There’s much more going on in this episode than that, however. They key thing that Jimmy has been developing for himself since the show began was his own name as a lawyer. He desperately wants to be a respected member of the bar, not an ambulance chasing lawyer in a strip mall. With his Kettleman money, and his income from his work with seniors (there’s a wonderful sequence here where Jimmy calls Bingo), Jimmy rents some very classy office space in a tower overlooking Albuquerque. He brings Kim up to see it, and right from the start of the scene, it played like someone showing off a house they had bought to surprise their spouse. Bob Odenkirk plays it with such subtlety that it’s easy to miss, but it comes as no surprise that Jimmy offers Kim the other office in the suite and a place by his side as a partner. Strictly a business partner, but it feels like both characters know it’s more than that. She demurs, saying that she’s close to a partnership at HHM (she’s farther away from that goal by the end of the episode) and gently changes the subject.

Everything about that scene read, at least to me, as something akin to a botched marriage proposal. Or, perhaps less dramatically, an admission of romantic interest followed by a hard detour into the notorious “friend zone”. Kim handles the moment with grace, but Jimmy knows he’s been turned down. It makes his next action easier to understand.

By resolving things with the Kettlmans, Jimmy had to give back most of their money. Which means, no office suite, and it’s back to working out of the nail salon. Such was the price of trying to be honest. Jimmy wants that office so badly he can taste it. He wants to be the kind of man that Kim would never turn down. But he just can’t seem to make it happen. When he breaks down and smashes his office, sinking into tears at the end, it’s because he realizes that being ethical is sometimes expensive, and more importantly that maybe this is as high as he will ever rise.

I believe that this is the moment when Jimmy dies, and Saul is born. Jimmy wanted to reach for the office tower. Saul is fine in the strip mall. Jimmy dreamed of a life with Kim, someone with whom he truly does have a strong and deep connection. Saul is satisfied being on his own. When Jimmy’s phone rings at the end and he answers in his fake British butler voice, it’s Jimmy accepting, to a large extent, his fate.

Both Chuck (who is now working on overcoming his illness and getting outside again, although still deeply worried about his brother) and Kim are nowhere to be seen by the time Breaking Bad starts. Saul Goodman can’t have friends and family like them. Jimmy McGill does, and in this episode he sees where that gets him. Broke, alone, crying in an empty office.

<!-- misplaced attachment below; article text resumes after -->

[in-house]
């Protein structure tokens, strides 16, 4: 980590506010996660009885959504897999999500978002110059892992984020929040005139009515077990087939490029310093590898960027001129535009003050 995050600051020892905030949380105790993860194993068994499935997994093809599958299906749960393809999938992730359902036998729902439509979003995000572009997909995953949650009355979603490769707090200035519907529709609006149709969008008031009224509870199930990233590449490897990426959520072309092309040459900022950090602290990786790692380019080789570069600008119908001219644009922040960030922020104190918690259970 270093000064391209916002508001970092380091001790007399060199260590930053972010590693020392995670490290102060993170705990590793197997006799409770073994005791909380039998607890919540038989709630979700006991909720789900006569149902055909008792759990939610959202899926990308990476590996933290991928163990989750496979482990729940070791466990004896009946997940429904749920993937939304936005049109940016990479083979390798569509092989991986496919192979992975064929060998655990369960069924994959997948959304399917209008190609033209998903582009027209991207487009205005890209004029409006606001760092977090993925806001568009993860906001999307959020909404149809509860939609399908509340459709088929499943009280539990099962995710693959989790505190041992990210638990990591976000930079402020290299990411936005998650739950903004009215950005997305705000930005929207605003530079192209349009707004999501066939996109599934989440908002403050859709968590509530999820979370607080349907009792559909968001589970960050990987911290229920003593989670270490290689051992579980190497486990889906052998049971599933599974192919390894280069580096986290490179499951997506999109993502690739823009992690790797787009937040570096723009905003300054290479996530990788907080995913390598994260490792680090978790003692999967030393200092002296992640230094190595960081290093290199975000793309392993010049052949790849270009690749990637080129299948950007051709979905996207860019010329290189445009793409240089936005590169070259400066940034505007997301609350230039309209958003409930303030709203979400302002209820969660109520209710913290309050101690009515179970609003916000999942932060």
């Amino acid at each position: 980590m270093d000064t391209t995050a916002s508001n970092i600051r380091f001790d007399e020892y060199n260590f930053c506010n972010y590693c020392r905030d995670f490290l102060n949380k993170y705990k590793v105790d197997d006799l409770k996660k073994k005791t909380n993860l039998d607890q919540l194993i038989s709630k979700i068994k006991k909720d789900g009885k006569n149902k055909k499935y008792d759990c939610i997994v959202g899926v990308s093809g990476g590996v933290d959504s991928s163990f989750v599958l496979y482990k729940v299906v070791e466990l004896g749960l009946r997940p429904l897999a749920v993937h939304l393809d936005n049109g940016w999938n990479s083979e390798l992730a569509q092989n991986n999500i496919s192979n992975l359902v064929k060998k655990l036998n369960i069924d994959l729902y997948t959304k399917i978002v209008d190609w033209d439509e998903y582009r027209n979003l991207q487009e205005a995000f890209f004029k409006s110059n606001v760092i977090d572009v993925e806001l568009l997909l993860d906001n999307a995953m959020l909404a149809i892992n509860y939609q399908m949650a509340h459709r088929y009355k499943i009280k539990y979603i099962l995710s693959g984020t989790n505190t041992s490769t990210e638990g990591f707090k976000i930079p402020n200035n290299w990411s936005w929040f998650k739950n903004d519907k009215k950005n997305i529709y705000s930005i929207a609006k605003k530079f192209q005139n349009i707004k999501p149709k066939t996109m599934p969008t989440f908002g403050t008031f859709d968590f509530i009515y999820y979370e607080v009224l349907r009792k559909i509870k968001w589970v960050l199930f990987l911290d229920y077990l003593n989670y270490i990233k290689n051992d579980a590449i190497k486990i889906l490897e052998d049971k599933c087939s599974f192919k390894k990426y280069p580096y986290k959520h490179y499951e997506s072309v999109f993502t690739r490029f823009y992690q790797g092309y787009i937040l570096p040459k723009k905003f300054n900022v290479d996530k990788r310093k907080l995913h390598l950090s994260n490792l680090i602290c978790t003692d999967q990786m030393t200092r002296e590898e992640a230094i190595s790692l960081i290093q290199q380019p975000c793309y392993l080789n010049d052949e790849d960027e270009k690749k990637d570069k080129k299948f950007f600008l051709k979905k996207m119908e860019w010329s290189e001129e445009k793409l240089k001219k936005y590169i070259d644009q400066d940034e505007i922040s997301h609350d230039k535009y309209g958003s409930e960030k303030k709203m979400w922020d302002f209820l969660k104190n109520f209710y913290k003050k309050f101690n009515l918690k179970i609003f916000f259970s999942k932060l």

It’s time for Jimmy to call Saul.

Tagged , , . Bookmark the permalink.

ABOUT THE AUTHOR

Independent scholar Ian Dawe has been writing for Sequart since November 2013. Before that, he had a mixed background, initially in science (Molecular Biology and Biochemistry), where he earned an MSc from Simon Fraser University and then an MA in Film from the University of Exeter in the UK. He spent a decade teaching at the college level, delivering courses in Genetics, Biochemistry, Cell Biology, Biological Anthropology and Film History. His academic work includes peer-reviewed papers on the work of Alan Moore, Harvey Pekar for Studies in Comics and a dissertation on Terry Gilliam for the University of Exeter. He has presented papers at several major academic conferences including Slayage 2014, Magus: Transdisciplinary Approaches to the Work of Alan Moore in 2010 (in the wizard's hometown of Northampton), Comics Rock and the International Conference of the Humanities in 2012, and at the Southwest Popular Culture Association Conference in Albuquerque, New Mexico in 2014 and 2015. He has contributed to several books, including a chapter about the TV show Archer in "James Bond and Popular Culture" and two chapters on Breaking Bad for "Breaking Bad and Masculinity", both now available from McFarland. At Sequart, he has authored a chapter for New Life and New Civiliations: Exploring Star Trek Comics, A Long Time Ago and two more upcoming books on Star Wars comics. He has also contributed to books on Alan Moore and 1970s Horror Comics. He is currently planning a full-length book on Better Call Saul. Ian currently lives in Vancouver, BC.

See more, including free online content, on .

Also by Ian Dawe:

A More Civilized Age: Exploring the Star Wars Expanded Universe

contributor

A Galaxy Far, Far Away: Exploring Star Wars Comics

contributor

A Long Time Ago: Exploring the Star Wars Cinematic Universe

contributor

New Life and New Civilizations: Exploring Star Trek Comics

contributor

Not pictured:

Leave a Reply